Self-report of disordered eating and psychological symptoms by women with ovulatory and unexplained infertility compared with women receiving routine health care.

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  • Author(s): Cousins, Ann
  • Source:
    Boston College 2010; Ph.D. 153 p-153 p. (1p)
  • Publication Type:
    Doctoral Dissertation - research
  • Language:
    English
  • Additional Information
    • Subject Terms:
    • Subject Terms:
    • Abstract:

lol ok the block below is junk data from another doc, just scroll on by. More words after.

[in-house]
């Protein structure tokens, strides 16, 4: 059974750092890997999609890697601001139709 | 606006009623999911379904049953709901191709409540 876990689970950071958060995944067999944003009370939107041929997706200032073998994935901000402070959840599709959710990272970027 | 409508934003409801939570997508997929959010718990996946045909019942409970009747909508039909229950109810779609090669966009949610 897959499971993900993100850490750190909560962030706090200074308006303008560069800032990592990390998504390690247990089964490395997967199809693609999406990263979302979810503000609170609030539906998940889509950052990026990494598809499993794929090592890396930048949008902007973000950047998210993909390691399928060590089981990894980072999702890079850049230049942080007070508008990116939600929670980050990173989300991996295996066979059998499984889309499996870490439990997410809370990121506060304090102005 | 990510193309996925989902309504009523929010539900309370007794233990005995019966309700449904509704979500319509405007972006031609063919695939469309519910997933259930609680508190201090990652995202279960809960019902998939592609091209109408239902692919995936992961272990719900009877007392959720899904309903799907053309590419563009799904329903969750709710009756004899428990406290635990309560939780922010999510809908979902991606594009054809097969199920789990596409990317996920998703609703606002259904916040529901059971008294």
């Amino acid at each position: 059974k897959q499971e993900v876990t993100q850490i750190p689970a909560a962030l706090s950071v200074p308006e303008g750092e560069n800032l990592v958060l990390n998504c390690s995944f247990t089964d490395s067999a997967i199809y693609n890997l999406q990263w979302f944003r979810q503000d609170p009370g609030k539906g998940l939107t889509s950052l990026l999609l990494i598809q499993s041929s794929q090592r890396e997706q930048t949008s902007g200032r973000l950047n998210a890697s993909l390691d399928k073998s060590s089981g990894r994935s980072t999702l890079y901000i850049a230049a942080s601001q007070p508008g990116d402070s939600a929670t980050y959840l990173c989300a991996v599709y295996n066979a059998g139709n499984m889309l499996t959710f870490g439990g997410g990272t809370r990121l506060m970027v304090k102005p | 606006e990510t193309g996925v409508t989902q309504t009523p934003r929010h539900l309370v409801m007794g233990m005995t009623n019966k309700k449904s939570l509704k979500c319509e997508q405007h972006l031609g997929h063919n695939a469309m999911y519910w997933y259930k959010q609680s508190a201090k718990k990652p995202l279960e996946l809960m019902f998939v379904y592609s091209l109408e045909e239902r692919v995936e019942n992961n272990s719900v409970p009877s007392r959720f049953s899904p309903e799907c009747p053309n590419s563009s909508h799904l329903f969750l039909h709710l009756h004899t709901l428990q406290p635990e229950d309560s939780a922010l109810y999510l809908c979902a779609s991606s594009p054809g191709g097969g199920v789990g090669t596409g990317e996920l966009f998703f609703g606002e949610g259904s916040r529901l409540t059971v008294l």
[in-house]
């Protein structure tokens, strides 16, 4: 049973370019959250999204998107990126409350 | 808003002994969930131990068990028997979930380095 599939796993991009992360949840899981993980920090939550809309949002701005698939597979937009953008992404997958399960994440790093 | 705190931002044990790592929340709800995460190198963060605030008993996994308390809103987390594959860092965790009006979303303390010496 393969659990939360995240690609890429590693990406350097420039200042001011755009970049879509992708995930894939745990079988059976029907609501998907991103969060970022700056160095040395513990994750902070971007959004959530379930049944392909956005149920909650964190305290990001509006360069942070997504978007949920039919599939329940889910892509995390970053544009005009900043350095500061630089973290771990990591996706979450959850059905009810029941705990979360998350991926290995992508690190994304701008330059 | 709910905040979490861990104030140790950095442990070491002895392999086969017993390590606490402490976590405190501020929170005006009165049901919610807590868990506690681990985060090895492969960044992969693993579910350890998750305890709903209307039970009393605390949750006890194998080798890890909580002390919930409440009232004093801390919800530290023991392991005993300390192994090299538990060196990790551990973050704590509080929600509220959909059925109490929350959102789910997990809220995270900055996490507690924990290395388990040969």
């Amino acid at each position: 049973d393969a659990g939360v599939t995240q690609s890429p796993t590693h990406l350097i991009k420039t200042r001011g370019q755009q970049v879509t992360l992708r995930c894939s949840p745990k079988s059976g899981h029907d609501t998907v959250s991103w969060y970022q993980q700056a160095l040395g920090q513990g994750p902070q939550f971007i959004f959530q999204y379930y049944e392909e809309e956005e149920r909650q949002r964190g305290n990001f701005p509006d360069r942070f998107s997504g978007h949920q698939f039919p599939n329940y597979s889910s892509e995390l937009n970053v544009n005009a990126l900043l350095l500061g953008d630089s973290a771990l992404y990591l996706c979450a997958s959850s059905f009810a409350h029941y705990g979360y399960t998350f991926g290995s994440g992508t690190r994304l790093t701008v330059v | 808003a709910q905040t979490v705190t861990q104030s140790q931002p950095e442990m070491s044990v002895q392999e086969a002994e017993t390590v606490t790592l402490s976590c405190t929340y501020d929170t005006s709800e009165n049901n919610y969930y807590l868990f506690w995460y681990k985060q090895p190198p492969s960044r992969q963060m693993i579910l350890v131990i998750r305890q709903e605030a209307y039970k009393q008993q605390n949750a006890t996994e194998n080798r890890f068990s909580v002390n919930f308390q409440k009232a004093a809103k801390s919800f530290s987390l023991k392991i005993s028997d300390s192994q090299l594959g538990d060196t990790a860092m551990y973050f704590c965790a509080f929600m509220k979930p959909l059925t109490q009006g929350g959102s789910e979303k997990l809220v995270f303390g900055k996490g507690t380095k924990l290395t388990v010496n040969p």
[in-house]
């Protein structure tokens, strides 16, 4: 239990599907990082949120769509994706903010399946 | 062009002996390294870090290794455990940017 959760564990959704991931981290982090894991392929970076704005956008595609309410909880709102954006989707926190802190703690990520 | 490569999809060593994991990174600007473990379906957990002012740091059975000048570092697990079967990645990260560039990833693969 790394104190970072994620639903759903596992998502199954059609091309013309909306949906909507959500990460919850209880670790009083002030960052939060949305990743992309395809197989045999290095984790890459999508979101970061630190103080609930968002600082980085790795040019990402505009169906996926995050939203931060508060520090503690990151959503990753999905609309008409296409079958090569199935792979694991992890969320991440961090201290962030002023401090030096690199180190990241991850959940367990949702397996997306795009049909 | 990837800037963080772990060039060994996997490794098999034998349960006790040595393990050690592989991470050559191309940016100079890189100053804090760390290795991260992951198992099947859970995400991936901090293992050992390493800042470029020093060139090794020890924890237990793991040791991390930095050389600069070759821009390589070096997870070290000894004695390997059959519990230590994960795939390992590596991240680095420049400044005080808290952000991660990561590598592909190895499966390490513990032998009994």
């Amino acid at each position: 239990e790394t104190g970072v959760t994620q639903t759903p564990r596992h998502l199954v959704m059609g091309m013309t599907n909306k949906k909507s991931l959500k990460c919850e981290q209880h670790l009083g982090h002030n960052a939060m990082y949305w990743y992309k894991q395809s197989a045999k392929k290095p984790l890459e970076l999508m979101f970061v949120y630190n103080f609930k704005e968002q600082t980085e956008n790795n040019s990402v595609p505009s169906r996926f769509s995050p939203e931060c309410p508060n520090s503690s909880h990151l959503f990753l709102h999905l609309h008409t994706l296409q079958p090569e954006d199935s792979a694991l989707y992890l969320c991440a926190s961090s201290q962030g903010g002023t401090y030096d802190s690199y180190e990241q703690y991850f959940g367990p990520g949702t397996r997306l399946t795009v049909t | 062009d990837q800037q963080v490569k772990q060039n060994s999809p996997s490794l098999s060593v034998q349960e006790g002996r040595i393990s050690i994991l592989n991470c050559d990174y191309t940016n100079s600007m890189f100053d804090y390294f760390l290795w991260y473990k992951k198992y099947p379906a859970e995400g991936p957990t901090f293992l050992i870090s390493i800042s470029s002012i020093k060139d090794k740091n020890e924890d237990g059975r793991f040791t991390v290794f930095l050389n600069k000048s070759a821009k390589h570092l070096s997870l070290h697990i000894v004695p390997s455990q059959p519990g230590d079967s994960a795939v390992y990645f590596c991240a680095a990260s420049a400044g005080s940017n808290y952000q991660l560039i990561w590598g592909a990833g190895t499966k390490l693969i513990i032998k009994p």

Studies suggest that eating disorder (ED) pathology may be linked to ovulatory and unexplained infertility in women who present to reproductive treatment centers. Specifically, studies have linked hypothalamic amenorrhea, oligomenorrhea, and anovulatory cycles to disordered eating. Advances in Assisted Reproductive Technology can lead to successful conception for women with ED; however, they have a higher risk for poor maternal and fetal outcomes.This descriptive, comparative, quantitative study examined disordered eating and psychological symptoms in women with ovulatory and unexplained infertility compared with women receiving routine health care from their primary care providers. Women ages 20 to 44 were recruited. After providing verbal consent, a study packet was mailed to the study participant's home.The Eating Disorder Inventory-3-Referral Form and Herman and Polivy Restraint Scale measured disordered eating symptoms. The Speilberger Anxiety Inventory and Beck Depression Inventory-II examined psychological symptoms. Provisional DSM IV TR diagnoses were ascertained using the Eating Disorder Inventory-3-Symptom Checklist, along with other scale items.Ninety women were consented and 85 women (51 with infertility; 34 receiving routine health care) returned the packet of instruments. Multivariate analysis of covariance (MANCOVA) confirmed that women with ovulatory and unexplained infertility had significantly higher Desire for Thinness (p = .001) and Bulimia (p = .007) subscale scores putting them at risk for Anorexia Nervosa or Bulimia. Women receiving routine care had significantly higher Body Dissatisfaction (p = .000) subscale scores consistent with their higher weight and tendency toward overeating. Women receiving routine care also had significantly higher Restraint ( p = .000) scale scores, leaving them at risk for dietary disinhibition. The groups did not differ on psychological symptoms. Women with infertility had lifetime ED diagnoses many times the national ED prevalence rate, similar to the research findings of Freizinger et al. (2010).The study results support that women with ovulatory and unexplained infertility are at risk for having an occult ED. The critical import of integrating ED assessment into infertility evaluation, reproductive and primary care was implicated. Further study to isolate biobehavioral markers to better identify women at risk for ED and improve their maternal and fetal outcomes was recommended.